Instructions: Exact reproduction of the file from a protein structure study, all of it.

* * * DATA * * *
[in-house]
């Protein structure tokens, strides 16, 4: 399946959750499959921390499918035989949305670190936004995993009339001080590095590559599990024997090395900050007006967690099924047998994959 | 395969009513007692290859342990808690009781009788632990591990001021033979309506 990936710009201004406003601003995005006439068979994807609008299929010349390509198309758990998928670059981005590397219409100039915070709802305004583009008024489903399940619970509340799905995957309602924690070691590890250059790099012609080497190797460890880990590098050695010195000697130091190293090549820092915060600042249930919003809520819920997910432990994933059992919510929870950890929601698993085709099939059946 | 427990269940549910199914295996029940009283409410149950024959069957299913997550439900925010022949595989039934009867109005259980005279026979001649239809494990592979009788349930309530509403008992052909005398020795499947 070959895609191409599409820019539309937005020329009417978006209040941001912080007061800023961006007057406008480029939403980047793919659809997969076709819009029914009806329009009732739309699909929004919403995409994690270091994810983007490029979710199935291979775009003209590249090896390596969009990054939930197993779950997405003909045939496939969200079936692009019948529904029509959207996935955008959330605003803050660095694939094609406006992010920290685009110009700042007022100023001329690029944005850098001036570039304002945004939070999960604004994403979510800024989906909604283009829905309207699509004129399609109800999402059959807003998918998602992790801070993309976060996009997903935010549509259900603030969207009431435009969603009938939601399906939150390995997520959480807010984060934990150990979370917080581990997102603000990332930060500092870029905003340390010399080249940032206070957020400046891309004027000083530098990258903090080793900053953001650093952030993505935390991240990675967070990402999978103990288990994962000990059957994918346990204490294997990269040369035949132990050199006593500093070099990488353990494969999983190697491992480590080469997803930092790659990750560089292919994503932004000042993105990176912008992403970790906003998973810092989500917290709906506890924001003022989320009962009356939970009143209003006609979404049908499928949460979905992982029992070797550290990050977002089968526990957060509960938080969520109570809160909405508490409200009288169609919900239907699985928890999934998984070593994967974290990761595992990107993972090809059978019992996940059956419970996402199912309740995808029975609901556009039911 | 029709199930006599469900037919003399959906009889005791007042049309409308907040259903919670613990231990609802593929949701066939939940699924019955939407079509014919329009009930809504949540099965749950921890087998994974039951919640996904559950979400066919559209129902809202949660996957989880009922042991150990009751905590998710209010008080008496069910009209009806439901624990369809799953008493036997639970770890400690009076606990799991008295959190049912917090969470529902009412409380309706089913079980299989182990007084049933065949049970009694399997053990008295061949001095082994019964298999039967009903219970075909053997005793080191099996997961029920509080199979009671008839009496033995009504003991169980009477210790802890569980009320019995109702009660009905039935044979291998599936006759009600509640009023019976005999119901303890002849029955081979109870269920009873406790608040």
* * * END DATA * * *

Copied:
[in-house]
């Protein structure tokens, strides 16, 4: 399946959750499959921390499918035989949305670190936004995993009339001080590095590559599990024997090395900050007006967690099924047998994959 | 395969009513007692290859342990808690009781009788632990591990001021033979309506 990936710009201004406003601003995005006439068979994807609008299929010349390509198309758990998928670059981005590397219409100039915070709802305004583009008024489903399940619970509340799905995957309602924690070691590890250059790099012609080497190797460890880990590098050695010195000697130091190293090549820092915060600042249930919003809520819920997910432990994933059992919510929870950890929601698993085709099939059946 | 427990269940549910199914295996029940009283409410149950024959069957299913997550439900925010022949595989039934009867109005259980005279026979001649239809494990592979009788349930309530509403008992052909005398020795499947 070959895609191409599409820019539309937005020329009417978006209040941001912080007061800023961006007057406008480029939403980047793919659809997969076709819009029914009806329009009732739309699909929004919403995409994690270091994810983007490029979710199935291979775009003209590249090896390596969009990054939930197993779950997405003909045939496939969200079936692009019948529904029509959207996935955008959330605003803050660095694939094609406006992010920290685009110009700042007022100023001329690029944005850098001036570039304002945004939070999960604004994403979510800024989906909604283009829905309207699509004129399609109800999402059959807003998918998602992790801070993309976060996009997903935010549509259900603030969207009431435009969603009938939601399906939150390995997520959480807010984060934990150990979370917080581990997102603000990332930060500092870029905003340390010399080249940032206070957020400046891309004027000083530098990258903090080793900053953001650093952030993505935390991240990675967070990402999978103990288990994962000990059957994918346990204490294997990269040369035949132990050199006593500093070099990488353990494969999983190697491992480590080469997803930092790659990750560089292919994503932004000042993105990176912008992403970790906003998973810092989500917290709906506890924001003022989320009962009356939970009143209003006609979404049908499928949460979905992982029992070797550290990050977002089968526990957060509960938080969520109570809160909405508490409200009288169609919900239907699985928890999934998984070593994967974290990761595992990107993972090809059978019992996940059956419970996402199912309740995808029975609901556009039911 | 029709199930006599469900037919003399959906009889005791007042049309409308907040259903919670613990231990609802593929949701066939939940699924019955939407079509014919329009009930809504949540099965749950921890087998994974039951919640996904559950979400066919559209129902809202949660996957989880009922042991150990009751905590998710209010008080008496069910009209009806439901624990369809799953008493036997639970770890400690009076606990799991008295959190049912917090969470529902009412409380309706089913079980299989182990007084049933065949049970009694399997053990008295061949001095082994019964298999039967009903219970075909053997005793080191099996997961029920509080199979009671008839009496033995009504003991169980009477210790802890569980009320019995109702009660009905039935044979291998599936006759009600509640009023019976005999119901303890002849029955081979109870269920009873406790608040």